What’s going to be more fruitful of our time and efforts in a response to the Harper Collins 26 eBook circ policy change? What will plan of attack will impact our patrons the most and improve their current and future eBook reading for the best?
A boycott of Harper Collins? I’m not so sure. It’s idealistic, feels good, but will it get Simon & Schuster and Macmillan to start offering eBooks to libraries (who currently don’t allow this at all)? Will it get a new model for all library eBooks created?
I’ve been following #hcod basically since its inception, before the hashtag was even created on Friday. But, I have seen few alternatives (realistic, not idealistic) suggested to the current eBook model other than “DRM is awful”, “eBooks in Overdrive don’t work great right now”, there’s no standard format, and the current model is broken. This is the only one I have seen. Please leave comments if you’ve seen others and I’ll update this post.
Then, there’s the fact that a lot of libraries, especially small public libraries (maybe except those in consortia), can’t afford many eBooks right now. Affording them in the new Harper Collins regime, I don’t think so! Plus, other publishers who will undoubtedly also change their policies to be similar to Harper Collins. So they’ll stop even offering this service at all, and libraries will stop being relevant in the digital age.
What about some of the points from Sarah Houghton-Jan’s AWESOME summary of the situation, Library eBook Revolution, Begin?
What we need is for digital copyright laws to change (libraries need an exemption for digital content, just as we have for physical content). We also need legislation introduced that specifies that that libraries, as public lending institutions, are not required to comply with consumer-intended terms of service.
Consumer market eBook vendors like Barnes & Noble and Amazon don’t let publishers get away with the amount of nonsense that we get stuck with through library eBook vendors. I fault the publishers for not realizing what a huge mistake they are making by not realizing that new formats are opportunities–not threats to be quashed. I fault the library eBook vendors for not standing firm and saying “no” to asinine demands. And I fault the library profession for, to date, not standing up for the rights of our users. Our job is to fight for the user, and we have done a poor job of doing that during the digital content surge.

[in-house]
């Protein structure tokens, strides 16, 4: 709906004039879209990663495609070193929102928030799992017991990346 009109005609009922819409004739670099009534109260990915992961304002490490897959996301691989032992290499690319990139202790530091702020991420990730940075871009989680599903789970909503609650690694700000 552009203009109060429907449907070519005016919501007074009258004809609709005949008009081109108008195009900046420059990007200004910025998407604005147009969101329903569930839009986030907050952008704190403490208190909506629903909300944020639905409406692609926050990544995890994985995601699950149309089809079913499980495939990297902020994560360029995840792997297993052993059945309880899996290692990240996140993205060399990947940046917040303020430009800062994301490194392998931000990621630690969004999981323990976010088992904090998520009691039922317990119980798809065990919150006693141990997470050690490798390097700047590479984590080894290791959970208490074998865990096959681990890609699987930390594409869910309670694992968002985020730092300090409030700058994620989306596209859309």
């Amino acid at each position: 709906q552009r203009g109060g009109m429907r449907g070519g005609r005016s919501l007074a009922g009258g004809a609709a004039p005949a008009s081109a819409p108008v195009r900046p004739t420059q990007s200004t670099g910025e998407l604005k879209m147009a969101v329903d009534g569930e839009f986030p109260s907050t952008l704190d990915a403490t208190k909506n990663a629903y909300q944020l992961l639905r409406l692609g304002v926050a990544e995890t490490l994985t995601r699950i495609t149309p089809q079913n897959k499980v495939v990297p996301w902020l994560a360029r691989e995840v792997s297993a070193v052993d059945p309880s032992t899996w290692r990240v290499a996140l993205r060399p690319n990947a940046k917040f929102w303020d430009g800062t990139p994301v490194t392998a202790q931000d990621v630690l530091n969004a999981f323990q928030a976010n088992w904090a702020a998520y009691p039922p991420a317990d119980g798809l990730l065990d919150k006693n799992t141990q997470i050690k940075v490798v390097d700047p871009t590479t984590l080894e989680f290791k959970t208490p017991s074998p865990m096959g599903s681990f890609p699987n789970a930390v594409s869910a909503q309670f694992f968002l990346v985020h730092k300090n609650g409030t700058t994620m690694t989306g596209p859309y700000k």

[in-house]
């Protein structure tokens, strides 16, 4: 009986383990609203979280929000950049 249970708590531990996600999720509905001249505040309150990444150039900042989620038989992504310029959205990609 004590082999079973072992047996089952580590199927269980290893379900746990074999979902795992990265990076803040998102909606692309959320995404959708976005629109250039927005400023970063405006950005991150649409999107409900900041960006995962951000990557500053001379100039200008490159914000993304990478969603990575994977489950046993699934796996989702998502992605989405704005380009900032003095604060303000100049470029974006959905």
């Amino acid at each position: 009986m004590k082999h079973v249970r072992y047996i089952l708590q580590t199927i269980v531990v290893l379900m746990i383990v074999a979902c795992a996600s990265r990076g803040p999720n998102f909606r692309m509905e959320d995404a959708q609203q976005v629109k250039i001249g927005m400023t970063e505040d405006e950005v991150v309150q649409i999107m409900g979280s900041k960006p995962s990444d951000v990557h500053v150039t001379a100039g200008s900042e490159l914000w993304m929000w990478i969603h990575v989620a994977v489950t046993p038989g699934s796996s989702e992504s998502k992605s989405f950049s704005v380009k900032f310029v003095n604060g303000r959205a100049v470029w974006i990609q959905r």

She does suggest boycotting Harper Collins, but after the above statements.
I call on as many libraries as possible to contact HarperCollins (email them at firstname.lastname@example.org) and express dissatisfaction. Beyond that, if have decision-making power at your library I suggest you boycott their content completely–or at least boycott it in digital format.
I call on as many libraries as possible to seriously consider dropping digital content vendors with restrictions and move toward only providing open access titles and formats. Yes, that means forgoing most popular titles. But you know what? Unless we take a firm stand we will not be heard.
A boycott alone isn’t going to make a huge difference in this situation, I’m afraid. I could be proven wrong, but do boycotts have a high success rate? And even if Harper Collins backs down, we’ll still have the same model we currently live with, maybe without the 26 eBook circ policy. But what if the next publisher tries a similar policy? Will as many people outcry, or will they just slowly accept it as inevitable, because they don’t want to waste energy again on yet another hopeless protest?
What I want to know is where are the Lawrence Lessig types and other recent digital copyright reformers on this topic? Where are the innovative librarians and technologists, like those that developed lendle.me, on this topic? What do authors think about all of this? Do they want to try something different to get their work out to more people, easily? What about voracious eBook readers with the technical know-how for platforms? Do they have any crazy, alternative ideas to the status quo of library eBooks?
For the sake of our patrons and the future of digital eBook access, this situation needs to become much larger than just a simple boycott against Harper Collins. Only then can we even begin to overcome our previous disgruntlement with the status quo of library eBook access.
I’m not trying to be pessimistic here. I don’t support what Harper Collins is doing at all, and I’m going to doggedly be checking the publisher on every book I read for awhile. But I want long-term solutions that will allow eBook lending by our patrons to be easier than ever. Now is the opportunity to come up with a plan. There is a lot of attention on the situation; why can’t we harness the ideas, and try some solutions, so the authors (publishers?) make their money because their writing should receive monetary reward and our library patrons can get as easy access to eBooks as they can to physical books, or maybe even easier? It’s possible. We just have to do it. And we could start by taking this plan, examining it, and making it or something similar work.
Update: I’m seeing the eBook User’s Bill of Rights being passed around this morning. Read it. It’s a start.